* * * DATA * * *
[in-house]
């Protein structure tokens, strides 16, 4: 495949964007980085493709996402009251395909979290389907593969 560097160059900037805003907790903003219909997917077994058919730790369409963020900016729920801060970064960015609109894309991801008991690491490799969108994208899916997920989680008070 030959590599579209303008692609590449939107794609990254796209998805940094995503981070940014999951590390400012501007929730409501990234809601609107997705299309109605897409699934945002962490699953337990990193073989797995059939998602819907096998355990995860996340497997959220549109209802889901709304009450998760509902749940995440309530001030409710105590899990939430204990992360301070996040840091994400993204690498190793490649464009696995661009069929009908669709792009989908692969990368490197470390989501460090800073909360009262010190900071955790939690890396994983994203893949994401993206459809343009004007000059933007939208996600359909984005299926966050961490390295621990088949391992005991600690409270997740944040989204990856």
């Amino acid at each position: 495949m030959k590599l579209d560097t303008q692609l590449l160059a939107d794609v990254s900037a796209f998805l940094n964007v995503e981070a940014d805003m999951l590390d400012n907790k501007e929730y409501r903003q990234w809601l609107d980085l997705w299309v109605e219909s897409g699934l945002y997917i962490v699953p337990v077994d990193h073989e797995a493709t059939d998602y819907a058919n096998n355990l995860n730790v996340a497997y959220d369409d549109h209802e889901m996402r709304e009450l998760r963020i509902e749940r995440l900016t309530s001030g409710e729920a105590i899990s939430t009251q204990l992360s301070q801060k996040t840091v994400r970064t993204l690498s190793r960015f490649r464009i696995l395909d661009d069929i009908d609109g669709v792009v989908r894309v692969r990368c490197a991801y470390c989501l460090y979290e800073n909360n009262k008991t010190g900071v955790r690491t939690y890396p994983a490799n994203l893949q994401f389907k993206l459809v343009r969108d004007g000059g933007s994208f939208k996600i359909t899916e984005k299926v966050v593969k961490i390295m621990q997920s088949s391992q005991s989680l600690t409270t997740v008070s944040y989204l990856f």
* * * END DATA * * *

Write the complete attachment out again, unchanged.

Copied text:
[in-house]
């Protein structure tokens, strides 16, 4: 495949964007980085493709996402009251395909979290389907593969 560097160059900037805003907790903003219909997917077994058919730790369409963020900016729920801060970064960015609109894309991801008991690491490799969108994208899916997920989680008070 030959590599579209303008692609590449939107794609990254796209998805940094995503981070940014999951590390400012501007929730409501990234809601609107997705299309109605897409699934945002962490699953337990990193073989797995059939998602819907096998355990995860996340497997959220549109209802889901709304009450998760509902749940995440309530001030409710105590899990939430204990992360301070996040840091994400993204690498190793490649464009696995661009069929009908669709792009989908692969990368490197470390989501460090800073909360009262010190900071955790939690890396994983994203893949994401993206459809343009004007000059933007939208996600359909984005299926966050961490390295621990088949391992005991600690409270997740944040989204990856």
């Amino acid at each position: 495949m030959k590599l579209d560097t303008q692609l590449l160059a939107d794609v990254s900037a796209f998805l940094n964007v995503e981070a940014d805003m999951l590390d400012n907790k501007e929730y409501r903003q990234w809601l609107d980085l997705w299309v109605e219909s897409g699934l945002y997917i962490v699953p337990v077994d990193h073989e797995a493709t059939d998602y819907a058919n096998n355990l995860n730790v996340a497997y959220d369409d549109h209802e889901m996402r709304e009450l998760r963020i509902e749940r995440l900016t309530s001030g409710e729920a105590i899990s939430t009251q204990l992360s301070q801060k996040t840091v994400r970064t993204l690498s190793r960015f490649r464009i696995l395909d661009d069929i009908d609109g669709v792009v989908r894309v692969r990368c490197a991801y470390c989501l460090y979290e800073n909360n009262k008991t010190g900071v955790r690491t939690y890396p994983a490799n994203l893949q994401f389907k993206l459809v343009r969108d004007g000059g933007s994208f939208k996600i359909t899916e984005k299926v966050v593969k961490i390295m621990q997920s088949s391992q005991s989680l600690t409270t997740v008070s944040y989204l990856f």